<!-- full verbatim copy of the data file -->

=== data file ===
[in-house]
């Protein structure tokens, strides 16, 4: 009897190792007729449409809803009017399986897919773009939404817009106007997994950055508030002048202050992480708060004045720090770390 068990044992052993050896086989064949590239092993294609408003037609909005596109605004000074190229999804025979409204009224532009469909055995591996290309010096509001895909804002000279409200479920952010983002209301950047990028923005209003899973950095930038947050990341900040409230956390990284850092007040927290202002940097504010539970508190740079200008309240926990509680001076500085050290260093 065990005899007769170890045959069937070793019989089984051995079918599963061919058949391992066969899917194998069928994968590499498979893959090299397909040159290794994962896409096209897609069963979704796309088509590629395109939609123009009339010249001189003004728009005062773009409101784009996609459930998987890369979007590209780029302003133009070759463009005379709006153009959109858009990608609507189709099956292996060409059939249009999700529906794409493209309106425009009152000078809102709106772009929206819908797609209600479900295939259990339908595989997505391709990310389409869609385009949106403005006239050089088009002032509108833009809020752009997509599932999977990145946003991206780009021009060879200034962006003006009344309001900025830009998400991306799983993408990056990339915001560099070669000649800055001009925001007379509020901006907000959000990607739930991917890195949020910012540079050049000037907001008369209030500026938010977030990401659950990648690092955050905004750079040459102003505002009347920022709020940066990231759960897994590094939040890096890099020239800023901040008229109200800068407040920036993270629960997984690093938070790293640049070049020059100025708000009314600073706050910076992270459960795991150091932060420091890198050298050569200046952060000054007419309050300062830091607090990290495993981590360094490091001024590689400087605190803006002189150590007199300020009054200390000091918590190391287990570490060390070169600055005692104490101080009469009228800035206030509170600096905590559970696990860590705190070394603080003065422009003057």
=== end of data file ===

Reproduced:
[in-house]
């Protein structure tokens, strides 16, 4: 009897190792007729449409809803009017399986897919773009939404817009106007997994950055508030002048202050992480708060004045720090770390 068990044992052993050896086989064949590239092993294609408003037609909005596109605004000074190229999804025979409204009224532009469909055995591996290309010096509001895909804002000279409200479920952010983002209301950047990028923005209003899973950095930038947050990341900040409230956390990284850092007040927290202002940097504010539970508190740079200008309240926990509680001076500085050290260093 065990005899007769170890045959069937070793019989089984051995079918599963061919058949391992066969899917194998069928994968590499498979893959090299397909040159290794994962896409096209897609069963979704796309088509590629395109939609123009009339010249001189003004728009005062773009409101784009996609459930998987890369979007590209780029302003133009070759463009005379709006153009959109858009990608609507189709099956292996060409059939249009999700529906794409493209309106425009009152000078809102709106772009929206819908797609209600479900295939259990339908595989997505391709990310389409869609385009949106403005006239050089088009002032509108833009809020752009997509599932999977990145946003991206780009021009060879200034962006003006009344309001900025830009998400991306799983993408990056990339915001560099070669000649800055001009925001007379509020901006907000959000990607739930991917890195949020910012540079050049000037907001008369209030500026938010977030990401659950990648690092955050905004750079040459102003505002009347920022709020940066990231759960897994590094939040890096890099020239800023901040008229109200800068407040920036993270629960997984690093938070790293640049070049020059100025708000009314600073706050910076992270459960795991150091932060420091890198050298050569200046952060000054007419309050300062830091607090990290495993981590360094490091001024590689400087605190803006002189150590007199300020009054200390000091918590190391287990570490060390070169600055005692104490101080009469009228800035206030509170600096905590559970696990860590705190070394603080003065422009003057």